Hong Kong speech therapists jailed for printing ‘seditious’ children’s books

News & Politics

Five Hong Kong speech therapists were convicted of sedition this week after they printed a series of children’s books that a court said was anti-government.

Reuters reports that the therapists “were accused of publishing three picture books, featuring cartoons of sheep and wolves, which government prosecutors alleged had spread separatism and stirred up hatred and opposition to the government.”

In one book, according to Reuters, wolves want to occupy a village and eat the sheep, who in turn start to fight back.

The books referenced actual events, including Hong Kong’s pro-democracy protests in 2019 and the pro-democracy protesters who fled Hong Kong by speedboat in 2020 and were captured by Chinese authorities.

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“What the defendants have done to the children aged 4 and above was in fact a brain-washing exercise with a view to guiding the very young children to accept their views and values,” wrote the judge who convicted the therapists. The judge added, “Children will be led into the belief that the [People’s Republic of China] Government is coming to Hong Kong with the wicked intention of taking away their home and ruining their happy life with no right to do so at all.”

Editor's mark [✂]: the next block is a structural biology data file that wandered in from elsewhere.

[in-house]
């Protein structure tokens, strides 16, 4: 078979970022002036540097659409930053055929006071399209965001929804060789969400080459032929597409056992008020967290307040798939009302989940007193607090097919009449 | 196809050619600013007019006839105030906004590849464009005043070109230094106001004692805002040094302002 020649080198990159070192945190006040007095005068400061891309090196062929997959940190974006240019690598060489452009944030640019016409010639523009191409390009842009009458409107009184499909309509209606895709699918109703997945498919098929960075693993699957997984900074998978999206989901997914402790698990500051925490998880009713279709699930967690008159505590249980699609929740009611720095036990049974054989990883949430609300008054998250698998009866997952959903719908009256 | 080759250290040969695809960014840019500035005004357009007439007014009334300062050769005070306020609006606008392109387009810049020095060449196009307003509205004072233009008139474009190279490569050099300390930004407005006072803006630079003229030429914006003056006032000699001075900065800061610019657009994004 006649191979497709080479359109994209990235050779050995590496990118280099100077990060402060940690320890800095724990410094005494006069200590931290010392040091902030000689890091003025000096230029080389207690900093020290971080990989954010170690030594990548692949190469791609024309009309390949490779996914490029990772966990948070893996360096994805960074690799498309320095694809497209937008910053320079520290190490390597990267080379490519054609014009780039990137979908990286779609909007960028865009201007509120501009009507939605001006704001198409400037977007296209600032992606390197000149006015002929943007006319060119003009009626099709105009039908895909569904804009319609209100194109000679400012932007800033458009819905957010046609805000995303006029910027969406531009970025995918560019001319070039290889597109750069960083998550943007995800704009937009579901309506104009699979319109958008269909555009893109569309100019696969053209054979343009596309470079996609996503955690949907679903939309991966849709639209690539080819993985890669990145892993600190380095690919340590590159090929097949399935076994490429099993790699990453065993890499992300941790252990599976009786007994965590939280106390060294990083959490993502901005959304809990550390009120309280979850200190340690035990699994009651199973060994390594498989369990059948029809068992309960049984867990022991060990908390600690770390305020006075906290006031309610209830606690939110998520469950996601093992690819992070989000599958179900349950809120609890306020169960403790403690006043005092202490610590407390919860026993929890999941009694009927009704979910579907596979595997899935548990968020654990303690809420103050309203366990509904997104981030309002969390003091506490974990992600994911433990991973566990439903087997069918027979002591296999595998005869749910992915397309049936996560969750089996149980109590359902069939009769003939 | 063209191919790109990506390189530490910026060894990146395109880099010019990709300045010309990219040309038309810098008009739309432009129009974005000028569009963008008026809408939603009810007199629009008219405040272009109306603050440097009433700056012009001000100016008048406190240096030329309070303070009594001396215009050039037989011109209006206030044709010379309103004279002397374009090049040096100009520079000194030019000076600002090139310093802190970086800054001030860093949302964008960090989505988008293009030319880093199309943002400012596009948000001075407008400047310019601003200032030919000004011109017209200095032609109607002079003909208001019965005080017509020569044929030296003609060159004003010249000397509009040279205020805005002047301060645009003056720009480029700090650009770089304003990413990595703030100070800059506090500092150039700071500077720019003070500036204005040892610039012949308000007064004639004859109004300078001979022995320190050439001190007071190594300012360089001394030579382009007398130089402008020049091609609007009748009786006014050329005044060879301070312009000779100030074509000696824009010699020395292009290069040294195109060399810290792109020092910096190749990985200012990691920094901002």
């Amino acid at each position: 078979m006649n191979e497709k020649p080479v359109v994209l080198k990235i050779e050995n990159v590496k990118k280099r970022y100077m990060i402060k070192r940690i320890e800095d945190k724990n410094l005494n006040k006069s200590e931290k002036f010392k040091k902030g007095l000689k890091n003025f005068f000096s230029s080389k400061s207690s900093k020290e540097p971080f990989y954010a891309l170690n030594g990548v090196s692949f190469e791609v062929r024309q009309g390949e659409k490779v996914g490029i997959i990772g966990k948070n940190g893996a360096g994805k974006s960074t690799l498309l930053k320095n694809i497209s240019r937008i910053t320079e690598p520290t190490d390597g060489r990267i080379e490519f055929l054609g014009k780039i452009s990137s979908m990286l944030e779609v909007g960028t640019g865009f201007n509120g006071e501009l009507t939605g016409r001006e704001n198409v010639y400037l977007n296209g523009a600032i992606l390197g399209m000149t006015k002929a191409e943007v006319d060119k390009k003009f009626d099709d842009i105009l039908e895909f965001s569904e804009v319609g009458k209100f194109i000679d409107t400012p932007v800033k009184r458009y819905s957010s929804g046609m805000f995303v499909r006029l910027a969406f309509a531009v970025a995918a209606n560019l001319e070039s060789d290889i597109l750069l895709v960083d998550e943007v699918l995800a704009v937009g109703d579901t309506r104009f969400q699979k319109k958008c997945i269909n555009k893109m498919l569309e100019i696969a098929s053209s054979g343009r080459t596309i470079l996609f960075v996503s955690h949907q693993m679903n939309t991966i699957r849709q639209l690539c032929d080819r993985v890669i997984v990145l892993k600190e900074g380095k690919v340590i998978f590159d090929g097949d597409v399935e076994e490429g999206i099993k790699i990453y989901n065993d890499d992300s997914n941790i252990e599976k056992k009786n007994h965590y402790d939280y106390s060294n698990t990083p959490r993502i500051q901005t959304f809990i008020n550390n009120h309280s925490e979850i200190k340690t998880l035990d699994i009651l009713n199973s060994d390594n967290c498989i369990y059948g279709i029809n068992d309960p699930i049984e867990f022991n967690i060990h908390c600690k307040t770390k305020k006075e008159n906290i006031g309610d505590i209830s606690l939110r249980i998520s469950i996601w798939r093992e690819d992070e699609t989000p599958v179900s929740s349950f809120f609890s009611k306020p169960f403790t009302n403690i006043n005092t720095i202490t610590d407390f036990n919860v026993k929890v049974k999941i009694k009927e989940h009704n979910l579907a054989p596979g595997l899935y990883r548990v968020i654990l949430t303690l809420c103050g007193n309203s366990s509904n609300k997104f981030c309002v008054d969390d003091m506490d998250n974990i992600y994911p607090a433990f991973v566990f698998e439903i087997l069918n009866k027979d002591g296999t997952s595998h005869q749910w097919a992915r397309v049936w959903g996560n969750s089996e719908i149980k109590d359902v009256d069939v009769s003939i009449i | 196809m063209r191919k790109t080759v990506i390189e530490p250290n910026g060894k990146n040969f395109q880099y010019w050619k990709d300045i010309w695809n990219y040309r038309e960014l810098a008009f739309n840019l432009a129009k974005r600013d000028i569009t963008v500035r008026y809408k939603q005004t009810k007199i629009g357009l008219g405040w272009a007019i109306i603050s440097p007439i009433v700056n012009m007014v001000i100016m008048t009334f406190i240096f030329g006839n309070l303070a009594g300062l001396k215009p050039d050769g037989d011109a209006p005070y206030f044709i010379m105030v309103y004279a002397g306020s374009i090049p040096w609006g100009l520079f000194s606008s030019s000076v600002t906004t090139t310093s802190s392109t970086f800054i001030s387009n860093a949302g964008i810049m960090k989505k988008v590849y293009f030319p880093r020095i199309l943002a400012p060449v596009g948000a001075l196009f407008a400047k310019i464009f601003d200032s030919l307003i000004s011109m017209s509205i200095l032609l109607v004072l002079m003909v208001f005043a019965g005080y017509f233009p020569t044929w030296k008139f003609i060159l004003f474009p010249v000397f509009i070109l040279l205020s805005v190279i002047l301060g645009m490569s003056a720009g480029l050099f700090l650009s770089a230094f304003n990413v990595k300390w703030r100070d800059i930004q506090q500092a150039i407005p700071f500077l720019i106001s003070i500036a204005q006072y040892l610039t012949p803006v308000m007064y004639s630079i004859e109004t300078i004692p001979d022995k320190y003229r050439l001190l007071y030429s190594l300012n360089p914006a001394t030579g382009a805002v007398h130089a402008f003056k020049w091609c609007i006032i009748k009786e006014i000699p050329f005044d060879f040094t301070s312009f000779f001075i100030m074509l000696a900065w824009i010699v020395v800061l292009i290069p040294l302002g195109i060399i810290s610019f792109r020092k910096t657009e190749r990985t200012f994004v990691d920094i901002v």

According to the BBC, the therapists were charged under a rarely-used British colonial-era sedition law rather than the 2020 national security law that has been used to crack down on other political crimes in Hong Kong.

The therapists were sentenced to 19 months in prison. One of the group’s lawyers suggested that the five could be out of prison in 31 days once deductions were made. They had already spent over a year in prison prior to this week’s ruling.

In a statement released after the conviction, human rights group Amnesty International called for the immediate release of the therapists, saying the use of “archaic” sedition laws was a “brazen act of repression” and should be abolished.

“Writing books for children is not a crime, and attempting to educate children about recent events in Hong Kong’s history does not constitute an attempt to incite rebellion,” the statement read.

“I don’t regret my choice, and I hope I can always stand on the side of the sheep,” said Melody Yeung, one of the therapists.

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